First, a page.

No sprinklers: Record-setting usage leads Dickinson to ban use of outdoor water
There will be no running through the sprinklers to cool off in Dickinson this weekend.
City Administrator Shawn Kessel said Dickinson used 5.7 million gallons of water Thursday, the most in its history.
“Our water distribution network is not able to keep up with the record-setting demand that we are having,” Kessel said.
He said the city will reassess the situation Monday. Until then, residents are asked to stop watering their lawns and gardens, washing cars and using water for any other unnecessary purposes. The industrial sale of potable water has also been halted, Kessel said, adding that raw water can still be purchased in bulk at the Southwest Water vendor on the east side of Dickinson.
Residents are free to use water for everyday domestic and municipal purposes, though Public Works Director Gary Zuroff said in a statement that the city “greatly appreciates any other voluntary water conservation measures that residents or businesses can take.”
Production is not the problem, Kessel said, as the Southwest Water Authority produces 9 million gallons of water per day and is capable of producing 12 million gallons.
“We can’t get that water out through those pipes fast enough,” he said.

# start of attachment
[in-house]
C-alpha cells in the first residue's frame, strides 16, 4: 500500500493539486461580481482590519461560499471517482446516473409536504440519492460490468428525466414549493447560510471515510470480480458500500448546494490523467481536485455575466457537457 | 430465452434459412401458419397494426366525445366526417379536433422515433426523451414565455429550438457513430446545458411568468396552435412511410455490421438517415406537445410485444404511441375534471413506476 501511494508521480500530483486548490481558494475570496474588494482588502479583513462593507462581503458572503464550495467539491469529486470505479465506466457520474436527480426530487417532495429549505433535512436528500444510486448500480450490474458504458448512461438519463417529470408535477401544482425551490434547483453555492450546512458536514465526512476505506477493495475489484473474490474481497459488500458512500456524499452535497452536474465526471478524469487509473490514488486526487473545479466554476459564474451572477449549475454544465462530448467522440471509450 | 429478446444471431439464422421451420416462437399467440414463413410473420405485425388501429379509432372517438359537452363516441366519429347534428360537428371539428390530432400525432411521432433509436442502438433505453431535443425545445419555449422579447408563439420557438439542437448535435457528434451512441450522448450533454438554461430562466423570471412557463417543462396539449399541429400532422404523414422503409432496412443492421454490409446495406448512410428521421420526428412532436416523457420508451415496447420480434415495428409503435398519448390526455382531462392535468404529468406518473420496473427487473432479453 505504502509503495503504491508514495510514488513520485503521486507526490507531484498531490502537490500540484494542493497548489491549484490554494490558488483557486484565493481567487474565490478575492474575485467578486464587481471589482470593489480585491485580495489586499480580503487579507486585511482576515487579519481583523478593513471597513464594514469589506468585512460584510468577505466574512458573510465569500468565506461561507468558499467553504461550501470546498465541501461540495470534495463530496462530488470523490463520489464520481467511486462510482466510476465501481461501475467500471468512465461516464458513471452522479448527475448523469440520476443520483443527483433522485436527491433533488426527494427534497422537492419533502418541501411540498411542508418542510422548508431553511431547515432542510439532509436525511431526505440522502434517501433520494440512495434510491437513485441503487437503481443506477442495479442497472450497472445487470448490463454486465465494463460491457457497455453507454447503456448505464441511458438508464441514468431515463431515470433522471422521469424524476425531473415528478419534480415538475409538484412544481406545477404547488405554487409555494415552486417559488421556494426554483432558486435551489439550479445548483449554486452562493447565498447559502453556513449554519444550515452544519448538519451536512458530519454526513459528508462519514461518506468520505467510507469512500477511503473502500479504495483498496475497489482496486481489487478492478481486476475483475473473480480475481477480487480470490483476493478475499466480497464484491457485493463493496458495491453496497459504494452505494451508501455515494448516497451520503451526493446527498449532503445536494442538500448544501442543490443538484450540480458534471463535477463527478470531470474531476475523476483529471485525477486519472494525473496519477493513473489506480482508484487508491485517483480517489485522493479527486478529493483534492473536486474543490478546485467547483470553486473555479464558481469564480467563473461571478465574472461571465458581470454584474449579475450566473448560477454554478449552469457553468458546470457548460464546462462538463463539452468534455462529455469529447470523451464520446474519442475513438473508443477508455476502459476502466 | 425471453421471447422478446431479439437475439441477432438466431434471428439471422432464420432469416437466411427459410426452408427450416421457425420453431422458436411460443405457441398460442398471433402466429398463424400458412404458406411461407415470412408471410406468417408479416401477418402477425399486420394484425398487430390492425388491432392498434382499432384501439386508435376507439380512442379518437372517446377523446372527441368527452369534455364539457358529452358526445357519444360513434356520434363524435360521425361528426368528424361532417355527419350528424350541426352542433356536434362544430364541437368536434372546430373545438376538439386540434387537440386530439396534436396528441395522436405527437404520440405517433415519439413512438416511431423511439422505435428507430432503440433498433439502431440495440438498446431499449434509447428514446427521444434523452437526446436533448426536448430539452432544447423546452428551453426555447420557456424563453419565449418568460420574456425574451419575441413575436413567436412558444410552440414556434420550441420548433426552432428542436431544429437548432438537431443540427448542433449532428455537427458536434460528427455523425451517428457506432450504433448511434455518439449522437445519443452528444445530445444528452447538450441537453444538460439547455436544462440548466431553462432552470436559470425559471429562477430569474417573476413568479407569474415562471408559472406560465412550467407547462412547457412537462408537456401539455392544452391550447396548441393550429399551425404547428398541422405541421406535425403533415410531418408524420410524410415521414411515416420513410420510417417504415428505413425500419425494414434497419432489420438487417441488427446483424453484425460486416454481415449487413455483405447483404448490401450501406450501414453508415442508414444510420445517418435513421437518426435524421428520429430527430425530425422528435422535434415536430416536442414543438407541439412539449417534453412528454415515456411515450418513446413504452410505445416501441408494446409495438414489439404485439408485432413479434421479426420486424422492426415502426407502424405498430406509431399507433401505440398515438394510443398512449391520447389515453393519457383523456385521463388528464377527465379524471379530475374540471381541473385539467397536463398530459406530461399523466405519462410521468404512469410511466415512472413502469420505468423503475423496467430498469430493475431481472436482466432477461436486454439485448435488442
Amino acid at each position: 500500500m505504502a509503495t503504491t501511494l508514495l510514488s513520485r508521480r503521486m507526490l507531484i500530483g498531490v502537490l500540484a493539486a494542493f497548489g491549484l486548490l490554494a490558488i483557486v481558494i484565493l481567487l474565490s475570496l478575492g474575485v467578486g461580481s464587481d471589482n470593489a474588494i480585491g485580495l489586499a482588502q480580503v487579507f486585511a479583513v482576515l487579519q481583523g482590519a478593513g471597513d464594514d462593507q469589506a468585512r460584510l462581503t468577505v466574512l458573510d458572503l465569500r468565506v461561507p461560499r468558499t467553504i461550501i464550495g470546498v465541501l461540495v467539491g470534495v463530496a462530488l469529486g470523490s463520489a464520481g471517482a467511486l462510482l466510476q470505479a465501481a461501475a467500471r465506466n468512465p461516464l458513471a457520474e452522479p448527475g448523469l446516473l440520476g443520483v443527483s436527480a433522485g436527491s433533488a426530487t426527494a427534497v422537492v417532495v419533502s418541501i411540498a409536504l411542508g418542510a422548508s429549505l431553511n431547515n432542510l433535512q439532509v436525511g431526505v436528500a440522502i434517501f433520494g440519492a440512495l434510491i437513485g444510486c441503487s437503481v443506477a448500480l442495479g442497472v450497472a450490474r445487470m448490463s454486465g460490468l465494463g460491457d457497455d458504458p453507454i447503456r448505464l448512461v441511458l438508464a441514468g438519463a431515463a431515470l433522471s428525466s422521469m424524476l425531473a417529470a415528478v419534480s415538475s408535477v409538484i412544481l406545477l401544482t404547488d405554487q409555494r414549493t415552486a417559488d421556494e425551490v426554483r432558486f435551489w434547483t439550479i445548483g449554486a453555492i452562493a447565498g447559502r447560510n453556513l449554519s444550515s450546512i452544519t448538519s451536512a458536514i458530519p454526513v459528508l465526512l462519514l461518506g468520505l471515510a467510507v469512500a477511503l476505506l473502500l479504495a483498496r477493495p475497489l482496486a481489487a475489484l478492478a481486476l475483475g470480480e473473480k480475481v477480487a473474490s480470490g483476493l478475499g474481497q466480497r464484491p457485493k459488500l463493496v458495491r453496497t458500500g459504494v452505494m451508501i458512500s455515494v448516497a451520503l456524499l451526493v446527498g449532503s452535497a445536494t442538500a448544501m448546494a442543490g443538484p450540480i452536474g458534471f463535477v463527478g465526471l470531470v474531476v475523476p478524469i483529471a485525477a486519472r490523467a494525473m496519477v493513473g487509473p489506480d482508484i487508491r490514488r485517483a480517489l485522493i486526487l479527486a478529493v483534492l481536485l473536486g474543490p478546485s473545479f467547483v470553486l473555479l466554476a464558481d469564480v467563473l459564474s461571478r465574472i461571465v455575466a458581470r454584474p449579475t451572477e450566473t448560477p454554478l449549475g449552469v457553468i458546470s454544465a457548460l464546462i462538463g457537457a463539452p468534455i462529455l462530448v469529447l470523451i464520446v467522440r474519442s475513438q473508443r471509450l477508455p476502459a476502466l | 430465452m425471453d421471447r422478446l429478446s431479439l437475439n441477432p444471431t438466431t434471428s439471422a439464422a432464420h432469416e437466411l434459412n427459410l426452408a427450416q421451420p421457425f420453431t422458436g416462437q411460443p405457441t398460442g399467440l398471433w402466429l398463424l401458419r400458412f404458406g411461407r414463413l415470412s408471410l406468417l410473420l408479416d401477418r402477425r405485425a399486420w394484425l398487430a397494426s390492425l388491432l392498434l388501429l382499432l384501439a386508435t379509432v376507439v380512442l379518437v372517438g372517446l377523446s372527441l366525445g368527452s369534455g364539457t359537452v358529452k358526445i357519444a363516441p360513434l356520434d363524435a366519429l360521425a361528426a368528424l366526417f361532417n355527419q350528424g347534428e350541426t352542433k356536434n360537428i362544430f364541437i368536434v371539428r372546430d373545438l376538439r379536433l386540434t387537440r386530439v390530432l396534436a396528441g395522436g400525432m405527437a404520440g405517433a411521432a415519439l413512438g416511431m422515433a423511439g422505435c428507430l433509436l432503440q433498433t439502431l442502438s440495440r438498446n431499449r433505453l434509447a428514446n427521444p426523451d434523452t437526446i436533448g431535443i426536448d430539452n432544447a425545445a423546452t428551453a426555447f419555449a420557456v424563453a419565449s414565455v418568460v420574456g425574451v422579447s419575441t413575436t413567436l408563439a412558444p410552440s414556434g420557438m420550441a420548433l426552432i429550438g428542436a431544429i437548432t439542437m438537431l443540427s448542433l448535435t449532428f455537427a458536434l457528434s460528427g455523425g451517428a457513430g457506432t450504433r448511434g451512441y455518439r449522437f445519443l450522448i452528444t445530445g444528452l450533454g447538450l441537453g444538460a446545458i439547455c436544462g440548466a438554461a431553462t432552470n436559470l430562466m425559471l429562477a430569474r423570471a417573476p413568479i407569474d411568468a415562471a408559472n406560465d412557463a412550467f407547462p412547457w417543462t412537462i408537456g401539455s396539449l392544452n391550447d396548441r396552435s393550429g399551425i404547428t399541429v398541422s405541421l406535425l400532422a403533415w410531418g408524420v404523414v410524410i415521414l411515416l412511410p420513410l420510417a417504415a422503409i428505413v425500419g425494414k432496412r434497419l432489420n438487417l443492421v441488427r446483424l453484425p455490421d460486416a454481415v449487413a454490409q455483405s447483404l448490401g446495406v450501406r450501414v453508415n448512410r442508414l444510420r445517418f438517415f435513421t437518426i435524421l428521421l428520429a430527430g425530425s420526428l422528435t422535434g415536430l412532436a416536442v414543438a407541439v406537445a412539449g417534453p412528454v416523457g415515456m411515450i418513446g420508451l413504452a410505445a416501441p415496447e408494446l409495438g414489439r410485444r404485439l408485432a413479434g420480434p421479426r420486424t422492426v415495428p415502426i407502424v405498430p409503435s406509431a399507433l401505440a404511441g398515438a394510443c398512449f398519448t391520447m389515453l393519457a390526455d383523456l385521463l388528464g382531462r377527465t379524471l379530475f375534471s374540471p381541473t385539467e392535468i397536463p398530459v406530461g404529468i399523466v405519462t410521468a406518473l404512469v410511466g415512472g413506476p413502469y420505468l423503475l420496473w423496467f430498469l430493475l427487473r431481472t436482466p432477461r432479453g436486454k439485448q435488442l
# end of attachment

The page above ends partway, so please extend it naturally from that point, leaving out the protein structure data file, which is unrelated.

Temperatures are forecast to be in the high 80s and low 90s over the weekend and into next week, which Kessel said played a role in the decision.
However, help is on the way. Dickinson is the midst of investing $30 million into water distribution projects.
A water tower with a million-gallon tank is under construction on the northwest side of town and should be completed in October. A finished pump station is set to begin operating and two 24-inch water lines are being laid to serve the east and west sides of town, respectively. On Monday, the City Commission will review plans for a 500,000-gallon water tank on the east side of Dickinson.
It’s yet another sign that Dickinson’s population boom is outpacing its infrastructure.
“The water supply is not unanticipated,” Kessel said. “The pace of growth has simply surpassed our ability to construct.”
Dickinson Mayor Dennis Johnson said the city’s comprehensive plan formed in the winter of 2013 stated that the city could face water shortages in summer 2014.
“We’re not surprised,” Johnson said. “We knew the solutions to water issues were infrastructure investments at the time. By the time we get to next summer, we’ll be in a much, much better (position).”
Johnson and Zuroff both said that this weekend is about making sure the city’s water tanks have the chance to refill. Zuroff said city staff is continually monitoring water levels and hopes to reduce or remove the restrictions in the near future.
“You can’t fill the tanks overnight with the present pumping capacity when we drain them down as low as we do during the day,” Johnson said.
Zuroff said the last time Dickinson had a lengthy water restriction such as this was likely in the early 1980s.
“We’re hoping this is a real short-term thing,” Kessel said.